So in lieu of an actual post here are two of the most compelling articles I read today. I’m grateful to my old friend Tejaswini Niranjana for the first one about Amru Sani, an Indo-Jamaican singer who broke through the sugarcane curtain to the metropolitan circuit in the 50s. Absolutely fascinating…would love to know more about her.
Second, a totally revealing article about Indian mothers and their sons, by a young, would-be Bollywood star, rehearsing for an audition as an Indian mother figure. The thing is you could probably substitute Jamaican for Indian and find that the piece pretty much describes the love affair many tough Jamaican men have with their mamas…
So here enjoy. trust me, these are two gems…
Evidently, Sani didn’t do much to clear up the confusion. In various interviews, she claimed to have been born in Panama, to have grown up in India, to have been educated in Europe, and to have served as an airplane mechanic in England during World War II because she was too young to become a female pilot.
Amru Sani in Bombay
Perhaps the most credible explanation of Sani’s origins come from the Gleaner, published in Kingston, Jamaica. In 1943, the paper noted that Sani “was going to England shortly” to join the Women’s Auxiliary Air Force. The article listed her as “the only daughter of Mr. and Mrs. M. P. Sani of 10, Lundford Road, St. Andrew”, Jamaica. That would mean that Sani was probably the descendent of Indians shipped off to the West Indies to work as indentured labourers on the sugarcane plantations.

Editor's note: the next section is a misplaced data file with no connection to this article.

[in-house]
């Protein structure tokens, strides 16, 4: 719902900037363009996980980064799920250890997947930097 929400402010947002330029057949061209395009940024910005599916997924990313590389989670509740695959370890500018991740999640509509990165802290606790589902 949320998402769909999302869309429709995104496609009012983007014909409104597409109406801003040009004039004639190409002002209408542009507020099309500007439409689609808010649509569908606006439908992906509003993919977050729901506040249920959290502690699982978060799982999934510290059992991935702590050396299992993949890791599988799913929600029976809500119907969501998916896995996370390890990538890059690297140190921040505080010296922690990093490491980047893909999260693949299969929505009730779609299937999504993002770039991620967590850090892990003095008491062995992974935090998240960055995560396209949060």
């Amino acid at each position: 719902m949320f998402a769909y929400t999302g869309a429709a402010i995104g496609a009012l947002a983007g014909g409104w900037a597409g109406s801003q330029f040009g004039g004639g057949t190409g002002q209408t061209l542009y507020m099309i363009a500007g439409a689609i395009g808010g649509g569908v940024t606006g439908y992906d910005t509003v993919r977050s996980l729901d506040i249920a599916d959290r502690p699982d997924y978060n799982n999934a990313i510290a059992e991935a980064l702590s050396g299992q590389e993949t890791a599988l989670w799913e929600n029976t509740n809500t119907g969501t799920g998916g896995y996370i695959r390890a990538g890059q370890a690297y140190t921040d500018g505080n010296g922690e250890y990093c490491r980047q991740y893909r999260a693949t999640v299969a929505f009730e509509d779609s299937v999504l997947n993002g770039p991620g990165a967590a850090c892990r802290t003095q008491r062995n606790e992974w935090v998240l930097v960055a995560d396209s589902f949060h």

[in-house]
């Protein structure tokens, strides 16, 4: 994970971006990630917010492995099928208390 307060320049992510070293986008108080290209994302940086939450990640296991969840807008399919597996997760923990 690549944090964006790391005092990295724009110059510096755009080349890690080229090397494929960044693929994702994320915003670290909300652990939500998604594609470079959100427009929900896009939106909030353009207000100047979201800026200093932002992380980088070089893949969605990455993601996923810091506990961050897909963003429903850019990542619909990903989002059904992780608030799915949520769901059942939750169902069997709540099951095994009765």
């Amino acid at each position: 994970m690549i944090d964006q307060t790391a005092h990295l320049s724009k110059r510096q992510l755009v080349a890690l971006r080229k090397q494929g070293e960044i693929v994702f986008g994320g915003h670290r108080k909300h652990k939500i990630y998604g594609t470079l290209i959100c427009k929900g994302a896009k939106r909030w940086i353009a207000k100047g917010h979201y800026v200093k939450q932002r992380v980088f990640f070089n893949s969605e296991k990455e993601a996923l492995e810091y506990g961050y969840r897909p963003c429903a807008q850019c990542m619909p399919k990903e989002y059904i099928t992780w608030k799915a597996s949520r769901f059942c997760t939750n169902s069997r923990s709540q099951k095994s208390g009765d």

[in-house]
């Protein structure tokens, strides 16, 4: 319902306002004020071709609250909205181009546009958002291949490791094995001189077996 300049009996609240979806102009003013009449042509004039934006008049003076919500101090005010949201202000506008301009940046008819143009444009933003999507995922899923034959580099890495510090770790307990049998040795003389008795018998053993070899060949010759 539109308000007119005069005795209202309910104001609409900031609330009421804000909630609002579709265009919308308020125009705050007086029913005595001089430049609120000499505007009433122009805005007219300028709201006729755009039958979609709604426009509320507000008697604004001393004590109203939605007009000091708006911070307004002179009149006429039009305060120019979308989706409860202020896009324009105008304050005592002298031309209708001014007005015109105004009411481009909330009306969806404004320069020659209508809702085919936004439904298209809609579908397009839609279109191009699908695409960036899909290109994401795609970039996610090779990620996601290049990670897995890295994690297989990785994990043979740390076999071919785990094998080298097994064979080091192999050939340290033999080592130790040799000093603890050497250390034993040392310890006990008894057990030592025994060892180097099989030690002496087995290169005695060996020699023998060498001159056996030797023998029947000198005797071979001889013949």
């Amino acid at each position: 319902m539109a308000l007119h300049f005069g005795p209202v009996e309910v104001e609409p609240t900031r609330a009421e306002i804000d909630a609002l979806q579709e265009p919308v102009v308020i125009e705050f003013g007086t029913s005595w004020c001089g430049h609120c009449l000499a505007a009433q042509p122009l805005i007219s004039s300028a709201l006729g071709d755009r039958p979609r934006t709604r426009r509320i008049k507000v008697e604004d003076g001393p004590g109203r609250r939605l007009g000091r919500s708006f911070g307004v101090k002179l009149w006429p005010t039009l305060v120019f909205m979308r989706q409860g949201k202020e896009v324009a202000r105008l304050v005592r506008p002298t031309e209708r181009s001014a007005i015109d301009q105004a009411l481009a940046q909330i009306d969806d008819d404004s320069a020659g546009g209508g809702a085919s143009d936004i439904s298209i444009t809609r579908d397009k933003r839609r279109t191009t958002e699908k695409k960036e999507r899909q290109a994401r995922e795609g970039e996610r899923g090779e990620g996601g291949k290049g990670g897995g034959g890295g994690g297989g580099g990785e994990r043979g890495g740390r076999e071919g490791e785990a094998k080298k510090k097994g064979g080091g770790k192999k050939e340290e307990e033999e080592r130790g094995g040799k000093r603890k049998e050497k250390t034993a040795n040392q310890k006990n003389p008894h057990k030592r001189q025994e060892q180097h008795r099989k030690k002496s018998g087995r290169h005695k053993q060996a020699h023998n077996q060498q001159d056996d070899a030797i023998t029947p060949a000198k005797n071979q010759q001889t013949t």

Those humble beginnings didn’t stop her forging a very respectable career for herself. In addition to her music, stage performances in New York, Paris and Rome, she appeared in at least three films: a spaghetti Western called Maracatumba . . . ma non è una rumba (Italy, 1949), The Naked Maja (1958), and John Huston’s The Bible: In the Beginning (1966). She also made several appearances on the Ed Sullivan television show, including in the episode in which Elvis Presley made his debut.
For more visit Tajmahal Foxtrot….
And now, read all about the inexplicable bond between some mothers and their sons:
A few days ago, a male friend shared with me the tremendous unease he felt at the news of his mother’s impending breast reduction surgery. “It’s not that she wants her breasts smaller or firmer that bothers me—it’s the thought of the surgeon’s hands all over them!” he exclaimed. His mother, also very close to me, had discussed the same matter with me earlier: “I really want to wear pretty bras like you girls can. I want to be able to wear dresses and blouses rather than always loose kurtas. But I haven’t told my son yet. I don’t know why, but I just feel so shy to tell him.”
I am trying to establish myself as an actress in Mumbai, so it was charming to hear a story about breast reduction rather than breast enlargement. But more importantly, I happened to have an upcoming audition for the role of a young woman who, resenting her husband because of his relationship with his mother, redirects all her affection towards her son. While this premise is hardly original, being neither married nor a mother myself, I realised I would have lots to gain in terms of characterisation by paying close attention to the mothers and sons around me.
For the rest of the article go here.
So that’s it for now! back soon-